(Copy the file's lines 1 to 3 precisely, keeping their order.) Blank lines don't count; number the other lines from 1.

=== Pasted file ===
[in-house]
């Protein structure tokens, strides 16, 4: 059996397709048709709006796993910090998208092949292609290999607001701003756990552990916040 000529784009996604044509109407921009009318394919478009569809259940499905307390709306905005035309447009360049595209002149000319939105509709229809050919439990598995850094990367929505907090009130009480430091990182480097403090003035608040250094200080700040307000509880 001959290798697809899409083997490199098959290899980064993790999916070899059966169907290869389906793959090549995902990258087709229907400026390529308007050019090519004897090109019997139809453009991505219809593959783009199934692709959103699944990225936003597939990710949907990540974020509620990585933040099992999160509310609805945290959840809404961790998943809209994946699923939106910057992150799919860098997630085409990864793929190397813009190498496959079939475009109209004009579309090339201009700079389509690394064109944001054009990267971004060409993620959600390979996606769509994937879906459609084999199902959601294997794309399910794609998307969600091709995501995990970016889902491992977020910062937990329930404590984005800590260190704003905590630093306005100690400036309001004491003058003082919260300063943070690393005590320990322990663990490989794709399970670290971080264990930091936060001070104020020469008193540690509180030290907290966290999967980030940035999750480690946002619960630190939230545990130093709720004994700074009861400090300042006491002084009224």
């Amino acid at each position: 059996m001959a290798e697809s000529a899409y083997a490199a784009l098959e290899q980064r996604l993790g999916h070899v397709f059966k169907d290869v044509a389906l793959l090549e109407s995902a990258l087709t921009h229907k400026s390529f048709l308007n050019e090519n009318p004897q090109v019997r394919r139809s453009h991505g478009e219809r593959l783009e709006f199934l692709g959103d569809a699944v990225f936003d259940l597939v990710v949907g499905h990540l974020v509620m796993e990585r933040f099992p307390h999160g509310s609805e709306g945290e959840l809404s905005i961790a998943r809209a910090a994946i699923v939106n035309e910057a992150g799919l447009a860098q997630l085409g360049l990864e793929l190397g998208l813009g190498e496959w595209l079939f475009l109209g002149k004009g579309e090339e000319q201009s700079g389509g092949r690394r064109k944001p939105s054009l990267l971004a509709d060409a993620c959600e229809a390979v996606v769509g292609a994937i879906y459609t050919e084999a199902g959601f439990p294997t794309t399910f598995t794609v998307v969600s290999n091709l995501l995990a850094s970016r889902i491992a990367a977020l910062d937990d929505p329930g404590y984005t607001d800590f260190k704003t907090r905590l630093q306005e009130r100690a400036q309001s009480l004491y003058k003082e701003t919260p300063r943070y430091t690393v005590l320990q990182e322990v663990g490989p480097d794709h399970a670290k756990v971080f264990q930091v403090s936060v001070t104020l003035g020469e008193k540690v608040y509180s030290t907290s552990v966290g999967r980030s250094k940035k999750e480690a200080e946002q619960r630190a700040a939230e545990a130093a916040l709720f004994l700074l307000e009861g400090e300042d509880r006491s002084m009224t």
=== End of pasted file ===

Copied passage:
[in-house]
């Protein structure tokens, strides 16, 4: 059996397709048709709006796993910090998208092949292609290999607001701003756990552990916040 000529784009996604044509109407921009009318394919478009569809259940499905307390709306905005035309447009360049595209002149000319939105509709229809050919439990598995850094990367929505907090009130009480430091990182480097403090003035608040250094200080700040307000509880 001959290798697809899409083997490199098959290899980064993790999916070899059966169907290869389906793959090549995902990258087709229907400026390529308007050019090519004897090109019997139809453009991505219809593959783009199934692709959103699944990225936003597939990710949907990540974020509620990585933040099992999160509310609805945290959840809404961790998943809209994946699923939106910057992150799919860098997630085409990864793929190397813009190498496959079939475009109209004009579309090339201009700079389509690394064109944001054009990267971004060409993620959600390979996606769509994937879906459609084999199902959601294997794309399910794609998307969600091709995501995990970016889902491992977020910062937990329930404590984005800590260190704003905590630093306005100690400036309001004491003058003082919260300063943070690393005590320990322990663990490989794709399970670290971080264990930091936060001070104020020469008193540690509180030290907290966290999967980030940035999750480690946002619960630190939230545990130093709720004994700074009861400090300042006491002084009224």
């Amino acid at each position: 059996m001959a290798e697809s000529a899409y083997a490199a784009l098959e290899q980064r996604l993790g999916h070899v397709f059966k169907d290869v044509a389906l793959l090549e109407s995902a990258l087709t921009h229907k400026s390529f048709l308007n050019e090519n009318p004897q090109v019997r394919r139809s453009h991505g478009e219809r593959l783009e709006f199934l692709g959103d569809a699944v990225f936003d259940l597939v990710v949907g499905h990540l974020v509620m796993e990585r933040f099992p307390h999160g509310s609805e709306g945290e959840l809404s905005i961790a998943r809209a910090a994946i699923v939106n035309e910057a992150g799919l447009a860098q997630l085409g360049l990864e793929l190397g998208l813009g190498e496959w595209l079939f475009l109209g002149k004009g579309e090339e000319q201009s700079g389509g092949r690394r064109k944001p939105s054009l990267l971004a509709d060409a993620c959600e229809a390979v996606v769509g292609a994937i879906y459609t050919e084999a199902g959601f439990p294997t794309t399910f598995t794609v998307v969600s290999n091709l995501l995990a850094s970016r889902i491992a990367a977020l910062d937990d929505p329930g404590y984005t607001d800590f260190k704003t907090r905590l630093q306005e009130r100690a400036q309001s009480l004491y003058k003082e701003t919260p300063r943070y430091t690393v005590l320990q990182e322990v663990g490989p480097d794709h399970a670290k756990v971080f264990q930091v403090s936060v001070t104020l003035g020469e008193k540690v608040y509180s030290t907290s552990v966290g999967r980030s250094k940035k999750e480690a200080e946002q619960r630190a700040a939230e545990a130093a916040l709720f004994l700074l307000e009861g400090e300042d509880r006491s002084m009224t």